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We had a sudden disk usage explosion this morning and the SQL monitor has no useful query information. I decided to check on any potential traces that could have captured something.

SELECT * FROM :: fn_trace_getinfo(default)

gives me

traceid     property    value
-------     -------     ------
1           1           1
1           2           NULL
1           3           5
1           4           NULL
1           5           1

Property #2 should be the file name to which the trace is going but, as you can tell, it's NULL.

It's running, and just to confirm, I did this which confirms that the trace is running, has no stop condition, grows max file size of 5MB (default).

Is there a way to determine the destination of this trace, or is it a known location and my Google-FU is broken?

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2  
They're typically stored in the Instance directory under MSSQL\Log dir with an extension of *.trc. Do you not see them there? –  Thomas Stringer Jun 19 '12 at 16:16
    
No, they are not there. I've searched the all of the drives on the server --- I guess now it's time to see if they're being tossed onto a network share. –  swasheck Jun 19 '12 at 16:19
    
Are you sure it's not outputting to a window or a black box? –  JNK Jun 19 '12 at 17:09
    
No, I'm not sure of that. –  swasheck Jun 19 '12 at 17:16
    
If you had sudden disk growth, and the trace was the cause, you should be able to find the file. Do a search on the drive for all *.trc files. I suspect the two are un-related, however. You still need to know why the trace is there and who started it. –  datagod Jun 19 '12 at 17:32
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1 Answer

up vote 3 down vote accepted

NULL means it's using the rowset provider for trace I/O. See for reference the below article:

Server-Side Tracing and Collection (section "Querying Server-Side Trace Metadata")

This query returns the trace status, which will be 1 (started) or 0 (stopped); the server-side path to the trace file (or NULL if the trace is using the rowset provider); the maximum file size (or again, NULL in the case of the rowset provider); information about how many buffers of what size are in use for processing the I/O; the number of events captured; and the number of dropped events (in this case, NULL if your trace is using the file provider).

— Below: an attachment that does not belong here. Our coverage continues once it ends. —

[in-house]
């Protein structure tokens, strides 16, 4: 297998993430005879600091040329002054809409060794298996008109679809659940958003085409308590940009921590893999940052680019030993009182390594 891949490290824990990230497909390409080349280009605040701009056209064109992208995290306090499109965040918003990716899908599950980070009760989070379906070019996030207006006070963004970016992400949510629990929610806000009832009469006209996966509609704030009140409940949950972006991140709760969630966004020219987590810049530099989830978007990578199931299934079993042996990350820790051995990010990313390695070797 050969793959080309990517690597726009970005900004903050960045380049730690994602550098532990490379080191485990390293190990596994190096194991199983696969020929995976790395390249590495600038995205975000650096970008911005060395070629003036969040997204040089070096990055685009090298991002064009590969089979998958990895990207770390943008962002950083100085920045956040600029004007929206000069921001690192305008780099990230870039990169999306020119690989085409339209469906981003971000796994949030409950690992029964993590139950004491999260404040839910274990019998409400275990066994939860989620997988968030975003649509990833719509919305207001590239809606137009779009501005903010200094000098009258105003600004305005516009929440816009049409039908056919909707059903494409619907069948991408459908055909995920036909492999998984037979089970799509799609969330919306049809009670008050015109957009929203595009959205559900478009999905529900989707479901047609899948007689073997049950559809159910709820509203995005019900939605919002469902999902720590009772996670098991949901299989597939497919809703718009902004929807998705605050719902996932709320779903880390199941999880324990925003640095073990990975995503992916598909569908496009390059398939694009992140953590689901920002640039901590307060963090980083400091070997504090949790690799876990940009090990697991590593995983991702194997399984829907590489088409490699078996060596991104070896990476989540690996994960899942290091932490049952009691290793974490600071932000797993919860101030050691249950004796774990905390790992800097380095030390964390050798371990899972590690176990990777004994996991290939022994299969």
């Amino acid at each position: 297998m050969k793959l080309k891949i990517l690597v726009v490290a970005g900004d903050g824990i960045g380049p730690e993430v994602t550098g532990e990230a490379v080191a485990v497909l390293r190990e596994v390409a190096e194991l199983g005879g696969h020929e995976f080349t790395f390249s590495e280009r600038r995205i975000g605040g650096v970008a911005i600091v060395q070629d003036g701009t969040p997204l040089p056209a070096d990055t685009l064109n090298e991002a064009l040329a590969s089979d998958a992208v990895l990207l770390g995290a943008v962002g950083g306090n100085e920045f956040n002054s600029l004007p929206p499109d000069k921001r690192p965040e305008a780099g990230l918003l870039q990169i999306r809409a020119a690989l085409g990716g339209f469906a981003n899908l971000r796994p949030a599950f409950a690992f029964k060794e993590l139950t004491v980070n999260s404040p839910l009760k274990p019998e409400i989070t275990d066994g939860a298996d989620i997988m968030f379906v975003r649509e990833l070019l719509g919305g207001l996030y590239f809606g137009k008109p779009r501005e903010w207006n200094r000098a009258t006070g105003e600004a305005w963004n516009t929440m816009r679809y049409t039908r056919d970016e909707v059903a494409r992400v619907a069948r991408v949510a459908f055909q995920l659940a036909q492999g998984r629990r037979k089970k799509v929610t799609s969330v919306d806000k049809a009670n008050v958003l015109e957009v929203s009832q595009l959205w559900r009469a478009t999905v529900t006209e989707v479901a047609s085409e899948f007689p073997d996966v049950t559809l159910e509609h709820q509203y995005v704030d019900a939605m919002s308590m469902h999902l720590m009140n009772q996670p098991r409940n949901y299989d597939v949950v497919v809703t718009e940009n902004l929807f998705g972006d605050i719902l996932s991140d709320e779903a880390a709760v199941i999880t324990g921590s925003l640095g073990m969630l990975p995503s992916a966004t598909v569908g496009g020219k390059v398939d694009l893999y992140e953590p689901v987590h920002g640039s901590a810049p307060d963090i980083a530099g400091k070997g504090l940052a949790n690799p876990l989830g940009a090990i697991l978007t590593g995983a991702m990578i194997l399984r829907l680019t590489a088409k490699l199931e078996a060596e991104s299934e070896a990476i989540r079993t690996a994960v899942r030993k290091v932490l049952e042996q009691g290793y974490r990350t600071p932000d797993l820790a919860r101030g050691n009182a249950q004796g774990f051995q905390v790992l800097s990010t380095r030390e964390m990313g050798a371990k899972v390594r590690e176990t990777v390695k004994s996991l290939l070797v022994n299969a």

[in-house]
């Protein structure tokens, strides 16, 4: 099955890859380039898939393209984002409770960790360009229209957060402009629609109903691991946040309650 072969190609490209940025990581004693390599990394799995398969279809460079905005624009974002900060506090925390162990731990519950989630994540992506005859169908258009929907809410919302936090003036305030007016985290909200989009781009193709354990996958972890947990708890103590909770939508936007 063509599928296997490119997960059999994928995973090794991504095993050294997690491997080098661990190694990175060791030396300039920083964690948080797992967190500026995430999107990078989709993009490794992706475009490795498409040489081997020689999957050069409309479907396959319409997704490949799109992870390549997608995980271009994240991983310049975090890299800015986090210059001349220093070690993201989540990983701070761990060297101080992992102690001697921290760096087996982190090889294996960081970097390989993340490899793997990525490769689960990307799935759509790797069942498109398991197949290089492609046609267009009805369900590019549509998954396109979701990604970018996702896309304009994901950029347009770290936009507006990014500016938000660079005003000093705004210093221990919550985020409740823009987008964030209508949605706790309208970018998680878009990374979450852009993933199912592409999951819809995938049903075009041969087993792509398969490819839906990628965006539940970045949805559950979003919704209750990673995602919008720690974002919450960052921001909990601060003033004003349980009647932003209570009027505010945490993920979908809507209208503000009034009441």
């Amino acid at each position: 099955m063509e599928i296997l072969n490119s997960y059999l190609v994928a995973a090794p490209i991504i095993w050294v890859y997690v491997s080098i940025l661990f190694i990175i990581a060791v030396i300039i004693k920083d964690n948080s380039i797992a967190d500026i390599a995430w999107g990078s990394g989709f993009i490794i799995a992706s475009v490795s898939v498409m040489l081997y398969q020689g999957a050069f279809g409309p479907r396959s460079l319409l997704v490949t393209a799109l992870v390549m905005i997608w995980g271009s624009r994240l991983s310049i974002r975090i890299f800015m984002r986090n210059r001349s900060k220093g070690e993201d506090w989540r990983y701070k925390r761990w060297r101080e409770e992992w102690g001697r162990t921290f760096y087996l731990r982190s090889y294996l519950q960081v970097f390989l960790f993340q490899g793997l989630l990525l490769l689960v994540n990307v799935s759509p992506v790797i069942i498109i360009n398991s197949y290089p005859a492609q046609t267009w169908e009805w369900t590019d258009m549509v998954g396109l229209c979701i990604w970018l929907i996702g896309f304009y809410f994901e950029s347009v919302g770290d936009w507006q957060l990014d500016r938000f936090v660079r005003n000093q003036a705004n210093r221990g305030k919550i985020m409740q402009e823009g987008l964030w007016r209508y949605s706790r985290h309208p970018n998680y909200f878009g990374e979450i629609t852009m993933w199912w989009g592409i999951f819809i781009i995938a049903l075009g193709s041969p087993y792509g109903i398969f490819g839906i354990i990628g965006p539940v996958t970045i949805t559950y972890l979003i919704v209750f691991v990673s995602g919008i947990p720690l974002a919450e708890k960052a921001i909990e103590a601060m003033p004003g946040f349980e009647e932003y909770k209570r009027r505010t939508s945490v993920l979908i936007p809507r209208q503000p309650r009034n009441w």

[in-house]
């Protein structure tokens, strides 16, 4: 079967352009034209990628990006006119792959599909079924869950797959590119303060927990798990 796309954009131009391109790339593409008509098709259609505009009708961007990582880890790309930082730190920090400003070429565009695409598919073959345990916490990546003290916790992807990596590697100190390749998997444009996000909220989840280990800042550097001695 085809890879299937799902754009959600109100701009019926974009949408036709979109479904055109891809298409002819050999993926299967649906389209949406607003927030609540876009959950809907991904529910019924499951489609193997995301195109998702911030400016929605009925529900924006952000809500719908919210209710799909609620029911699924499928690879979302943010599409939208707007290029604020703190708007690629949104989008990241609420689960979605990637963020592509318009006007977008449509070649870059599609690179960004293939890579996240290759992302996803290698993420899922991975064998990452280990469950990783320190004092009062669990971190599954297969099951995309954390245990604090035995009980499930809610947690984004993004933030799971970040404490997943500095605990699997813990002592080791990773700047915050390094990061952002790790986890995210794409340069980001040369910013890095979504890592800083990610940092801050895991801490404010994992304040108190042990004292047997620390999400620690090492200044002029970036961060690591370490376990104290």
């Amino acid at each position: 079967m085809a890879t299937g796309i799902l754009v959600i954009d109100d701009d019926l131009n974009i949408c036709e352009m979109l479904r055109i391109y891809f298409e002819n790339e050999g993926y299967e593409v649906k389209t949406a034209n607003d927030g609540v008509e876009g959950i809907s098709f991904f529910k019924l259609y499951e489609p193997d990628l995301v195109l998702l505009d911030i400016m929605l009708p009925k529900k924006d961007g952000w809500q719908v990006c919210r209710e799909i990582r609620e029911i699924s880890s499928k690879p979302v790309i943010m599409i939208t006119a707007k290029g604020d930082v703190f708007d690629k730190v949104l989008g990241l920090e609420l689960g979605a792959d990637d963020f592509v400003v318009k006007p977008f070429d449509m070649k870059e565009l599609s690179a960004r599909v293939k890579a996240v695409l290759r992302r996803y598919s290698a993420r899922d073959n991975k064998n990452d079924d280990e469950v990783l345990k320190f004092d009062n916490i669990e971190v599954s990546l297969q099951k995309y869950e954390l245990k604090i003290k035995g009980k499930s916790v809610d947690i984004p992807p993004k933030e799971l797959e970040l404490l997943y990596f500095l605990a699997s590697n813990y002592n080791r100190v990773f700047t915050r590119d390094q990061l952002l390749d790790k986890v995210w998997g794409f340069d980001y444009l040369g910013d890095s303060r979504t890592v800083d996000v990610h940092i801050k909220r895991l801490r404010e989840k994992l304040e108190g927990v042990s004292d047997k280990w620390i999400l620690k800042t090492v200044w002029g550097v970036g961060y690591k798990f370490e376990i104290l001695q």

Note For readers migrating from SQL Server 2000, note that the sys.traces view replaces the older fn_trace_getinfo function. This older function returns only a small subset of the data returned by the sys.traces view, so it’s definitely better to use the view going forward.

For details on rowset provider see for example:

SQL Trace Architecture and Terminology

The rowset provider, on the other hand, is not designed to make any data loss guarantees. If data is not being consumed quickly enough and its internal buffers fill, it waits up to 20 seconds before it begins jettisoning events in order to free buffers to get things moving. The SQL Server Profiler client tool will send a special error message if events are getting dropped, but you can also find out if you’re headed in that direction by monitoring SQL Server’s TRACEWRITE wait type, which is incremented as threads are waiting for buffers to free up.

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Thank you so much for this information. It was most helpful –  swasheck Jun 20 '12 at 14:18
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